[St Clements Monastery, Galong]
Every man who worked on the railway, in whichever section, would have an automatic passport to Heaven. They have all done the requisite stretch in Hell.
[Private Max McGee, 2/3rd Machine Gun Battalion, quoted in Australians on the Burma Thailand Railway: 1942-1943, Department of Veterans’ Affairs, Canberra, 2003].
In 1952, returned prisoner of war (POW) and Burma–Thailand railway survivor, Father John Kennedy, applied to the Prisoners of War Trust Fund for a grant ‘for sustenance’. He explained in his application that
… since the war I have not been able to fulfill my duties as a missionary priest.
[Item V1725 Series B503 NAA]
Despite his circumstances and the valuable role he had fulfilled during his years as a POW, the trustees decided that he was ineligible for a grant from the POW Trust Fund. His application form, now in the Australian Archives in Canberra, states that the decision of the Trustees on 18 March 1953, was ‘no grants’. Father Kennedy’s wartime experiences are representative of many of the thousands of Allied POWs captured by the Japanese except that his role was not a combat role.
John Phillip Kennedy was almost 45 years old when he enlisted as a chaplain to the 2/40th Battalion AIF, part of the 23rd Infantry Brigade. His brigade was shipped to the Northern Territory where they marked time in Darwin awaiting their travel orders while Japan’s entry into the war became more and more certain. On 8 December 1941, the day that Japan entered the war, the men in the 2/40th, part of the 1400-strong Sparrow Force, sailed from Darwin to reinforce the small Dutch garrison in western Timor.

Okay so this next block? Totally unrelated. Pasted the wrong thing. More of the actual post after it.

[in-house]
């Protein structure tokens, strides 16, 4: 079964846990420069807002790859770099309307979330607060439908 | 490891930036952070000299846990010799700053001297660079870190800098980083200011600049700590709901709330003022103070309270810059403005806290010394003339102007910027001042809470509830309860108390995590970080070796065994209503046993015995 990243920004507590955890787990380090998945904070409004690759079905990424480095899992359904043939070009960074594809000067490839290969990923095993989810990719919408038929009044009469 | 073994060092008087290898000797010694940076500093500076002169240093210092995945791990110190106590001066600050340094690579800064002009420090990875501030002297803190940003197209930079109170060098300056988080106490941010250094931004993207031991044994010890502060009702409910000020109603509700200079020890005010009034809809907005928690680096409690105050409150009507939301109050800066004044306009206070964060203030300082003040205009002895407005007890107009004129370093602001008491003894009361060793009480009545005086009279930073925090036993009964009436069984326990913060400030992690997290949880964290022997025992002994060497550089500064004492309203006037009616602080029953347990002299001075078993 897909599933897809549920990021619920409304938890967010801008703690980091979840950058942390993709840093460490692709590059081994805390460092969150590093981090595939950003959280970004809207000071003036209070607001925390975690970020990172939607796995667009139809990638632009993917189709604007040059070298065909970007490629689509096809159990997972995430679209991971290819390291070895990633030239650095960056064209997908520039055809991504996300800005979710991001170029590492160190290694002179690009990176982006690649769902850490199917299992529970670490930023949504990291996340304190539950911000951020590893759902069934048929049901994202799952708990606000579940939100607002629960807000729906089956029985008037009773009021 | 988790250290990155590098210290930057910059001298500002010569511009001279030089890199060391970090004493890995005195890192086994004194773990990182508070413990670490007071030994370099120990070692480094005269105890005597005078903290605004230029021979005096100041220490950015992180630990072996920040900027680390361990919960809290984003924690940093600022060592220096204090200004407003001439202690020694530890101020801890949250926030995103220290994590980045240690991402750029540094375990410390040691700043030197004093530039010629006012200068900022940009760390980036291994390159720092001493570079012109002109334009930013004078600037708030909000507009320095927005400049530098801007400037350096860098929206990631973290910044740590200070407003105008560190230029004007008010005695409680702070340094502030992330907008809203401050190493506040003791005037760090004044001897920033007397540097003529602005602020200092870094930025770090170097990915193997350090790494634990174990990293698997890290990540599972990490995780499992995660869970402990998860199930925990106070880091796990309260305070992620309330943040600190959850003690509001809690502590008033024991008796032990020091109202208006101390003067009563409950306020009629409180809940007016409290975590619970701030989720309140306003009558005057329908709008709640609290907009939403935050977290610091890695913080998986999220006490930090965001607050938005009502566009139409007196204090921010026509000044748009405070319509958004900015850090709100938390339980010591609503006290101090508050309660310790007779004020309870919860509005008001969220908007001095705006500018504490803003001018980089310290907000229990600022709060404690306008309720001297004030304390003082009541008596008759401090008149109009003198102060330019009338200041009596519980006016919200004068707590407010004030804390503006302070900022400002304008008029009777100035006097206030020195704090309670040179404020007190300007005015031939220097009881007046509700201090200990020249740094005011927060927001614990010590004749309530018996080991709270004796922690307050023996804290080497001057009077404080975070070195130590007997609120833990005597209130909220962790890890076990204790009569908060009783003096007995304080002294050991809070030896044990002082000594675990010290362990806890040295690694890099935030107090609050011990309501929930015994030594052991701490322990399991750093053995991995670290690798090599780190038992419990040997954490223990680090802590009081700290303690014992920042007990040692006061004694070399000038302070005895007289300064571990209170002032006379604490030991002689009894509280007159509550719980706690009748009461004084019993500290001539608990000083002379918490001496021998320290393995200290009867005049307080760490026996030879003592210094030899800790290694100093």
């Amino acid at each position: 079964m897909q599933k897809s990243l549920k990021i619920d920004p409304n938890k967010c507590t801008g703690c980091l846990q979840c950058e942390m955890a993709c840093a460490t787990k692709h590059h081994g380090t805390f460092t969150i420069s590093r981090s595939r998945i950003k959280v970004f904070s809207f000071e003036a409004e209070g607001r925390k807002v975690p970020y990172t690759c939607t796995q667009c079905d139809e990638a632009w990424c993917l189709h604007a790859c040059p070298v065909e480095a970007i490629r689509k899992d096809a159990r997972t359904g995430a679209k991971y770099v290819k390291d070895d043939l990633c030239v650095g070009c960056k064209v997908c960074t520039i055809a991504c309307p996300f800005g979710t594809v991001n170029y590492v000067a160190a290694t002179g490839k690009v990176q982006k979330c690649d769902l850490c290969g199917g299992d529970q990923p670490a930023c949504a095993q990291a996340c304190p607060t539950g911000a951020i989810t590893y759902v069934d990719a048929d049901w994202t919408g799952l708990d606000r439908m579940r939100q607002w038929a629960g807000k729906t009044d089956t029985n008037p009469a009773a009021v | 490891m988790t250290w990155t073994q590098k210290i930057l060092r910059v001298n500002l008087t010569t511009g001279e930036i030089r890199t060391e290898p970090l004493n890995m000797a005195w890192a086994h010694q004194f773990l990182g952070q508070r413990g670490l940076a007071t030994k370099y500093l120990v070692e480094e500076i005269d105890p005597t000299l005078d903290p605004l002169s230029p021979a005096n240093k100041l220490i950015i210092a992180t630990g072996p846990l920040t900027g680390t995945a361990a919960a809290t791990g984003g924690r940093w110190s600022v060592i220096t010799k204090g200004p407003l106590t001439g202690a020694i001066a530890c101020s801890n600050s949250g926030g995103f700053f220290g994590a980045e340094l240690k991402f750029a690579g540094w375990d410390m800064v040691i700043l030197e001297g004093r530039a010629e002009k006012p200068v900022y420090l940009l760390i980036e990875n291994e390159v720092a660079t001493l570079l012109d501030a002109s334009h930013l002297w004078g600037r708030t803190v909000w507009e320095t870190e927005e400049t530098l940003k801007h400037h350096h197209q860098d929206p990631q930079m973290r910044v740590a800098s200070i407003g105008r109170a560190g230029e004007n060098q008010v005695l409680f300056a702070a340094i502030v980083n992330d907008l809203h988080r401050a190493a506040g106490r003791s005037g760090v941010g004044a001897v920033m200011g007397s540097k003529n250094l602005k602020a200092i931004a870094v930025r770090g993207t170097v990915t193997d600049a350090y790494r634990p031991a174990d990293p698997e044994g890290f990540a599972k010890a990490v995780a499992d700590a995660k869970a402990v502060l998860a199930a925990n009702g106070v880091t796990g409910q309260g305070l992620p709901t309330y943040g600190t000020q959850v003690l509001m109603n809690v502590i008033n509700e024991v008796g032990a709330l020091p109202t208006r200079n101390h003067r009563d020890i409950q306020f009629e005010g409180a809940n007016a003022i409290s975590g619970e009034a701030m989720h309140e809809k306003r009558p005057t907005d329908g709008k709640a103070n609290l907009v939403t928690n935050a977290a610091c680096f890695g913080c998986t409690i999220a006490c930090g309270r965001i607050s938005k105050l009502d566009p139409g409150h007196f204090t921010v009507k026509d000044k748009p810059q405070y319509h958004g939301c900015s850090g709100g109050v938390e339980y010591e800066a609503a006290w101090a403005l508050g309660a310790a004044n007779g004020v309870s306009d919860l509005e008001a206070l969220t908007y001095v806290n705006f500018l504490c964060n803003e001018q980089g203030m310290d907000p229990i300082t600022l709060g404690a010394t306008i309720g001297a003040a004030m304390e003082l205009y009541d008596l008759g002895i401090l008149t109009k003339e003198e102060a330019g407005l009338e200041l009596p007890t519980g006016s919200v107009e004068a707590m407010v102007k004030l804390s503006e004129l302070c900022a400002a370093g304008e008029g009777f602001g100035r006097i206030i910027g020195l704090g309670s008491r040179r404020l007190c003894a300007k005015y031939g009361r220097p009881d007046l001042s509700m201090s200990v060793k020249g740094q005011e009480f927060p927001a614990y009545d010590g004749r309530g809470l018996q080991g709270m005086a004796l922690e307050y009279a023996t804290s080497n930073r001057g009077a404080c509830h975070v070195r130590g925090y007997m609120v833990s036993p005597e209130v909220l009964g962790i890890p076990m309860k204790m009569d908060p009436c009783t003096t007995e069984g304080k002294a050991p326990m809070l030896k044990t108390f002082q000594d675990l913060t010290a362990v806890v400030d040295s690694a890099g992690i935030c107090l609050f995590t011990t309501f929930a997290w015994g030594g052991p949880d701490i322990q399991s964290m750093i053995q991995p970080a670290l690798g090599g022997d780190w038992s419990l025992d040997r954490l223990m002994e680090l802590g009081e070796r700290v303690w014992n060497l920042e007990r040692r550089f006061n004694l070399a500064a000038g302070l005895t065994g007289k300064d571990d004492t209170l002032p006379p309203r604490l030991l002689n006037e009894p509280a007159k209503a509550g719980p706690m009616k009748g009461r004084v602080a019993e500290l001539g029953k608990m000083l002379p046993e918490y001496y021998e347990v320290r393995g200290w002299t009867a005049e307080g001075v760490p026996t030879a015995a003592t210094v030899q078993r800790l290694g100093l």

[B503, Item V1725, NAA]
Sparrow Force disembarked in Koepang on 12 December and two months later, on 20 February, the Japanese invaded the island. Most of the 2/40th Battalion (including Father Kennedy) was forced to surrender on 23 February 1942.
Father Kennedy’s service records note that he was posted missing on 22 February 1942, that he became a prisoner of war in Timor and that on 10 September 1945, he was liberated from Mukden in Manchuria. What happened to him during those three and a half years?
A small mess tin or dixie that was found among his personal items after his death in 1978 reveals much about his experiences during those years. He has engraved the names of many of the places where he was imprisoned on the small container that he carried with him throughout the war.
On Timor, Father John or ‘Pop’ as he was called by the Protestant POWs, was instrumental in helping the doctors with the wounded and burying the dead. He also designed a church which the men ‘constructed of coconut trees and leaves and completed with altar and seats.’ There he held Mass every morning and Rosary each evening as well as concerts, debating competitions and other entertainment for the men. In September 1942, the men were moved to Java and the POW camp at Tangjong-Priok (now Jakarta) where he set up a small chapel, even procuring an organ and encouraging the men to form a choir.
Early in January 1943, many of the men captured on Timor, together with men from the 7th Australian Division who had been captured on Java, were removed from Tangjong-Priok. Under the leadership of Colonel ‘Weary’ Dunlop they were loaded on to an old tramp ship and taken to Changi Barracks in Singapore.